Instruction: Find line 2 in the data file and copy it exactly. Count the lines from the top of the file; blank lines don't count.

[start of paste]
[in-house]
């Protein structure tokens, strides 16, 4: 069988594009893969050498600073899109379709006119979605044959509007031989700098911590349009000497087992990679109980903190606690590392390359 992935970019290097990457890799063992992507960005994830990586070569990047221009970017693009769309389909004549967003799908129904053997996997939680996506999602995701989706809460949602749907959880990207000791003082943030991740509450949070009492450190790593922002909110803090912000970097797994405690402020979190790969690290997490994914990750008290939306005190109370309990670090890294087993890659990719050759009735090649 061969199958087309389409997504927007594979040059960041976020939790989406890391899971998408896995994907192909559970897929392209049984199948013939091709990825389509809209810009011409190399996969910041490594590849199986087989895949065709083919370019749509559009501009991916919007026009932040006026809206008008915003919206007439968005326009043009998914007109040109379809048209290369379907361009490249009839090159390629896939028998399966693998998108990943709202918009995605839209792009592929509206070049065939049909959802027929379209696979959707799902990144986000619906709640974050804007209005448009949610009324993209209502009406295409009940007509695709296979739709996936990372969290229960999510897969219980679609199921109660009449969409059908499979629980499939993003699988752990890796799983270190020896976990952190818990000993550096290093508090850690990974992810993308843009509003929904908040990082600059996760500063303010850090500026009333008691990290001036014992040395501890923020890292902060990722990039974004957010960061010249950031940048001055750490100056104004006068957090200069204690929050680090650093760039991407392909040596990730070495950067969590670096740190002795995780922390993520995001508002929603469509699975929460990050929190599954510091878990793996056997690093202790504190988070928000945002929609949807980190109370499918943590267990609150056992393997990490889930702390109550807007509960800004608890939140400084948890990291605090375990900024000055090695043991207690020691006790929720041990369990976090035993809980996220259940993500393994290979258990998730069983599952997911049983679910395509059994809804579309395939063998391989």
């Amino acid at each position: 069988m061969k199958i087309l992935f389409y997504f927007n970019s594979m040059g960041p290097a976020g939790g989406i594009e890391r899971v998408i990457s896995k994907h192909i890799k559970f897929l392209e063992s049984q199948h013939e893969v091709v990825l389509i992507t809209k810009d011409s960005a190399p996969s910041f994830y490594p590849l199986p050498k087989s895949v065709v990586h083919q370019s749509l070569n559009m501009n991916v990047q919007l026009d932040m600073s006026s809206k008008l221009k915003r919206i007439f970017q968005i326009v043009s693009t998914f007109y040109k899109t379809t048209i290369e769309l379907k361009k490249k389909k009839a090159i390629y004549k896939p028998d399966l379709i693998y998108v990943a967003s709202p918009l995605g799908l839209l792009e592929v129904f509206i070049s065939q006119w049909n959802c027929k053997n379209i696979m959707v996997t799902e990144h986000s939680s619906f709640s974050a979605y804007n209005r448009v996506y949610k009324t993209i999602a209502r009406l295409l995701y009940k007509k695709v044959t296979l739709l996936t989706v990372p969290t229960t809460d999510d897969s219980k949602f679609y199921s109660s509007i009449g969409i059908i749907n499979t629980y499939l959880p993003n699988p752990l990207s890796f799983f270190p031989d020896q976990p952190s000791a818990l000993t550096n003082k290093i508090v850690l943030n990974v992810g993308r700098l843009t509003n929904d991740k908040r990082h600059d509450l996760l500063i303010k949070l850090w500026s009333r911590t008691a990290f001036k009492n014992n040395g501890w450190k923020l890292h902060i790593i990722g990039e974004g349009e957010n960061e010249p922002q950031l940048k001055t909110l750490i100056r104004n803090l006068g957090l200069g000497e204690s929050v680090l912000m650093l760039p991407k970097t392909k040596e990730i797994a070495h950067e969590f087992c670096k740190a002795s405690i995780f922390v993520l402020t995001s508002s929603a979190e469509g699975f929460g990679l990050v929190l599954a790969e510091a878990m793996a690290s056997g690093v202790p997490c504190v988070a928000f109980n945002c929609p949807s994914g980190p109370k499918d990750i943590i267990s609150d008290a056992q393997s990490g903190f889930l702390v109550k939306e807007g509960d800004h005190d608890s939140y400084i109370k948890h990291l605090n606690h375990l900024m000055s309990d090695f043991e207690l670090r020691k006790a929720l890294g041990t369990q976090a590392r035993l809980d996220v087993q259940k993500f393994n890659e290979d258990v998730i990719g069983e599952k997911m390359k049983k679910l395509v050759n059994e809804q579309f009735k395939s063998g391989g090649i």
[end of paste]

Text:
């Protein structure tokens, strides 16, 4: 069988594009893969050498600073899109379709006119979605044959509007031989700098911590349009000497087992990679109980903190606690590392390359 992935970019290097990457890799063992992507960005994830990586070569990047221009970017693009769309389909004549967003799908129904053997996997939680996506999602995701989706809460949602749907959880990207000791003082943030991740509450949070009492450190790593922002909110803090912000970097797994405690402020979190790969690290997490994914990750008290939306005190109370309990670090890294087993890659990719050759009735090649 061969199958087309389409997504927007594979040059960041976020939790989406890391899971998408896995994907192909559970897929392209049984199948013939091709990825389509809209810009011409190399996969910041490594590849199986087989895949065709083919370019749509559009501009991916919007026009932040006026809206008008915003919206007439968005326009043009998914007109040109379809048209290369379907361009490249009839090159390629896939028998399966693998998108990943709202918009995605839209792009592929509206070049065939049909959802027929379209696979959707799902990144986000619906709640974050804007209005448009949610009324993209209502009406295409009940007509695709296979739709996936990372969290229960999510897969219980679609199921109660009449969409059908499979629980499939993003699988752990890796799983270190020896976990952190818990000993550096290093508090850690990974992810993308843009509003929904908040990082600059996760500063303010850090500026009333008691990290001036014992040395501890923020890292902060990722990039974004957010960061010249950031940048001055750490100056104004006068957090200069204690929050680090650093760039991407392909040596990730070495950067969590670096740190002795995780922390993520995001508002929603469509699975929460990050929190599954510091878990793996056997690093202790504190988070928000945002929609949807980190109370499918943590267990609150056992393997990490889930702390109550807007509960800004608890939140400084948890990291605090375990900024000055090695043991207690020691006790929720041990369990976090035993809980996220259940993500393994290979258990998730069983599952997911049983679910395509059994809804579309395939063998391989």